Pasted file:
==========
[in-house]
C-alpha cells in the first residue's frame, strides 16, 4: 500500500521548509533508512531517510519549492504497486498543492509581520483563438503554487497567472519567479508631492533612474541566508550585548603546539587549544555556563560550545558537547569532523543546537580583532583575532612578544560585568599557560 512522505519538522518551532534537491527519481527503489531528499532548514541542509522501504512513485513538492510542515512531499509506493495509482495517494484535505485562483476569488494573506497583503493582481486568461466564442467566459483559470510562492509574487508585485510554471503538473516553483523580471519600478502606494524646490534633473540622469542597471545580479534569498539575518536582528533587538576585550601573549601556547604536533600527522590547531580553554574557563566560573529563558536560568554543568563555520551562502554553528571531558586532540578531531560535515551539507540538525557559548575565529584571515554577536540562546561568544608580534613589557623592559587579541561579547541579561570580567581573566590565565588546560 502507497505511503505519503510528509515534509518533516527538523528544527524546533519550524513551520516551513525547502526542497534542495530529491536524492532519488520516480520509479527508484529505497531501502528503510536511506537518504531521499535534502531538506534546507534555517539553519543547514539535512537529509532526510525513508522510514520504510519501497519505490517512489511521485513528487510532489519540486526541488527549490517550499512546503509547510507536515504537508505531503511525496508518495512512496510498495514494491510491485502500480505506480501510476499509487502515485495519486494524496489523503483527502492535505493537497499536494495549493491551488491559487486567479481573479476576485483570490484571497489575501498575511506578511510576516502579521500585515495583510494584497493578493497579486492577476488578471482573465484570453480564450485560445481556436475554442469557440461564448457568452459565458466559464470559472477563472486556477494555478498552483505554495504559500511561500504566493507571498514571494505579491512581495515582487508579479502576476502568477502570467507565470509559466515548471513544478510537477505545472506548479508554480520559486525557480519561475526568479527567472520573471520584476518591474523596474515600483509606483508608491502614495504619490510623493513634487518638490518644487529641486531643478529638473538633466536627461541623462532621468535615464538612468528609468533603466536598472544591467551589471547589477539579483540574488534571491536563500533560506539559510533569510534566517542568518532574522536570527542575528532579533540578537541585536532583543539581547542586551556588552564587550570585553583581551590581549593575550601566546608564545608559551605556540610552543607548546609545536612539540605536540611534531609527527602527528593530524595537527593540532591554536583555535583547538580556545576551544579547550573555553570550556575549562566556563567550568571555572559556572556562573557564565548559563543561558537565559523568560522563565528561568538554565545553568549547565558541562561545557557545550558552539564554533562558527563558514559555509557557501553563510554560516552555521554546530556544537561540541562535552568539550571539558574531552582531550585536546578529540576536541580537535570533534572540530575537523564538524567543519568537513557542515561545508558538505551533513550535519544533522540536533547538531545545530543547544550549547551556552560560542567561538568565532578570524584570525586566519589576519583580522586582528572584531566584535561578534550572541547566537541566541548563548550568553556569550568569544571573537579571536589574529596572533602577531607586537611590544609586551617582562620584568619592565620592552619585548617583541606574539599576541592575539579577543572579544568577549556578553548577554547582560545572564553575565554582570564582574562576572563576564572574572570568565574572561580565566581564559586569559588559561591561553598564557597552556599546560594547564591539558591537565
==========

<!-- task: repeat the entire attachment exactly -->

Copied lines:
[in-house]
C-alpha cells in the first residue's frame, strides 16, 4: 500500500521548509533508512531517510519549492504497486498543492509581520483563438503554487497567472519567479508631492533612474541566508550585548603546539587549544555556563560550545558537547569532523543546537580583532583575532612578544560585568599557560 512522505519538522518551532534537491527519481527503489531528499532548514541542509522501504512513485513538492510542515512531499509506493495509482495517494484535505485562483476569488494573506497583503493582481486568461466564442467566459483559470510562492509574487508585485510554471503538473516553483523580471519600478502606494524646490534633473540622469542597471545580479534569498539575518536582528533587538576585550601573549601556547604536533600527522590547531580553554574557563566560573529563558536560568554543568563555520551562502554553528571531558586532540578531531560535515551539507540538525557559548575565529584571515554577536540562546561568544608580534613589557623592559587579541561579547541579561570580567581573566590565565588546560 502507497505511503505519503510528509515534509518533516527538523528544527524546533519550524513551520516551513525547502526542497534542495530529491536524492532519488520516480520509479527508484529505497531501502528503510536511506537518504531521499535534502531538506534546507534555517539553519543547514539535512537529509532526510525513508522510514520504510519501497519505490517512489511521485513528487510532489519540486526541488527549490517550499512546503509547510507536515504537508505531503511525496508518495512512496510498495514494491510491485502500480505506480501510476499509487502515485495519486494524496489523503483527502492535505493537497499536494495549493491551488491559487486567479481573479476576485483570490484571497489575501498575511506578511510576516502579521500585515495583510494584497493578493497579486492577476488578471482573465484570453480564450485560445481556436475554442469557440461564448457568452459565458466559464470559472477563472486556477494555478498552483505554495504559500511561500504566493507571498514571494505579491512581495515582487508579479502576476502568477502570467507565470509559466515548471513544478510537477505545472506548479508554480520559486525557480519561475526568479527567472520573471520584476518591474523596474515600483509606483508608491502614495504619490510623493513634487518638490518644487529641486531643478529638473538633466536627461541623462532621468535615464538612468528609468533603466536598472544591467551589471547589477539579483540574488534571491536563500533560506539559510533569510534566517542568518532574522536570527542575528532579533540578537541585536532583543539581547542586551556588552564587550570585553583581551590581549593575550601566546608564545608559551605556540610552543607548546609545536612539540605536540611534531609527527602527528593530524595537527593540532591554536583555535583547538580556545576551544579547550573555553570550556575549562566556563567550568571555572559556572556562573557564565548559563543561558537565559523568560522563565528561568538554565545553568549547565558541562561545557557545550558552539564554533562558527563558514559555509557557501553563510554560516552555521554546530556544537561540541562535552568539550571539558574531552582531550585536546578529540576536541580537535570533534572540530575537523564538524567543519568537513557542515561545508558538505551533513550535519544533522540536533547538531545545530543547544550549547551556552560560542567561538568565532578570524584570525586566519589576519583580522586582528572584531566584535561578534550572541547566537541566541548563548550568553556569550568569544571573537579571536589574529596572533602577531607586537611590544609586551617582562620584568619592565620592552619585548617583541606574539599576541592575539579577543572579544568577549556578553548577554547582560545572564553575565554582570564582574562576572563576564572574572570568565574572561580565566581564559586569559588559561591561553598564557597552556599546560594547564591539558591537565